How 26 Billion “Internet of Things” Devices Will Impact The Hotel Industry

By David Tossell Vice President, DataArt | March 08, 2015

Part 3 of a series of 5 articles on the digital guest experience

You Say You Want a Revolution? Just watch the travel industry for a few years and you will get one…

Back in 1993 I started my career in travel marketing at a time when airlines paid 10% commission plus overrides – which travel agency owners felt was still too low of compensation. The "state of the art" in travel technology was still in companies like Sabre, Amadeus, PARS, Apollo (remember them?), etc. Prodigy, CompuServe and GEnie were dial-up services who were for the Dungeons & Dragons-playing set and AOL was smaller than those 3 trailblazing companies.

By the end of the decade, in just 7 short years, the travel world was turned completely upside down.

  • Airlines that were not at 0% commissions were quickly on their way there,
  • AOL had already peaked and was losing share to cable and DSL providers,
  • Online travel distribution was poised to be the travel industry revolution of the 2000's.

So what does my dragging you for a trip down my memory lane have to do with the digital guest experience? Well, I think it is a good way to ask you to prepare yourself for yet another revolution that is already impacting the hotel industry and will only continue to accelerate in the coming decade – the "Internet of Things".

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Coming up in March 2019...

Human Resources: An Era of Transition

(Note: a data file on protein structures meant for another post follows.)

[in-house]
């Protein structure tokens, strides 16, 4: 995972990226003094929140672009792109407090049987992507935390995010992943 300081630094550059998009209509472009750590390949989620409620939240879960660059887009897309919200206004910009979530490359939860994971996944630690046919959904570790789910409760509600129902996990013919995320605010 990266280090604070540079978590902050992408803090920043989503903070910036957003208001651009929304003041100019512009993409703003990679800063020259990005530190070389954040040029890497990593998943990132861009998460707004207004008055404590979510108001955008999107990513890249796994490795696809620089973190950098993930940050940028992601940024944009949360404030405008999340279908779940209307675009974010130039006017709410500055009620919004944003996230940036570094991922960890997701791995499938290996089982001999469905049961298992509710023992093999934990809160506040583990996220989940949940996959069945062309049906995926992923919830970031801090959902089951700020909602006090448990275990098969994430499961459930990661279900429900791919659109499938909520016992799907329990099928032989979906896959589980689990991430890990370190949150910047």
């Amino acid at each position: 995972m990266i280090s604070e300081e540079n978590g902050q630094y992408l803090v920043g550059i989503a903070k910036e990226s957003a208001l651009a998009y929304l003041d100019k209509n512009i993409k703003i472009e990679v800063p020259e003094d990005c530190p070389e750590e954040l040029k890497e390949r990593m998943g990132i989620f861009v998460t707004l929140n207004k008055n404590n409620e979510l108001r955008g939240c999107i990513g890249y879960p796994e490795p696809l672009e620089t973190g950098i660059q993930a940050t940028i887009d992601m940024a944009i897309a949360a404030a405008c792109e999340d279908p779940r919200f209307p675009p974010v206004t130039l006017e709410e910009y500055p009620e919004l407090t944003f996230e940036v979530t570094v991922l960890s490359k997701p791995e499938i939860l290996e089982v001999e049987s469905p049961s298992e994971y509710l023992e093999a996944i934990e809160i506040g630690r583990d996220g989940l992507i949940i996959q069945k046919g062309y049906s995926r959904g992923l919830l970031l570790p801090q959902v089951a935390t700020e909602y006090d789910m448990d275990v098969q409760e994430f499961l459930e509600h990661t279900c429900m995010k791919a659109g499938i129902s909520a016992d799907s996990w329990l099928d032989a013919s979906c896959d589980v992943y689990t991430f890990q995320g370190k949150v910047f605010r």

Traditionally, the human resource department administers five key areas within a hotel operation - compliance, compensation and benefits, organizational dynamics, selection and retention, and training and development. However, HR professionals are also presently involved in culture-building activities, as well as implementing new employee on-boarding practices and engagement initiatives. As a result, HR professionals have been elevated to senior leadership status, creating value and profit within their organization. Still, they continue to face some intractable issues, including a shrinking talent pool and the need to recruit top-notch employees who are empowered to provide outstanding customer service. In order to attract top-tier talent, one option is to take advantage of recruitment opportunities offered through colleges and universities, especially if they have a hospitality major. This pool of prospective employees is likely to be better educated and more enthusiastic than walk-in hires. Also, once hired, there could be additional training and development opportunities that stem from an association with a college or university. Continuing education courses, business conferences, seminars and online instruction - all can be a valuable source of employee development opportunities. In addition to meeting recruitment demands in the present, HR professionals must also be forward-thinking, anticipating the skills that will be needed in the future to meet guest expectations. One such skill that is becoming increasingly valued is “resilience”, the ability to “go with the flow” and not become overwhelmed by the disruptive influences  of change and reinvention. In an era of transition—new technologies, expanding markets, consolidation of brands and businesses, and modifications in people's values and lifestyles - the capacity to remain flexible, nimble and resilient is a valuable skill to possess. The March Hotel Business Review will examine some of the strategies that HR professionals are employing to ensure that their hotel operations continue to thrive.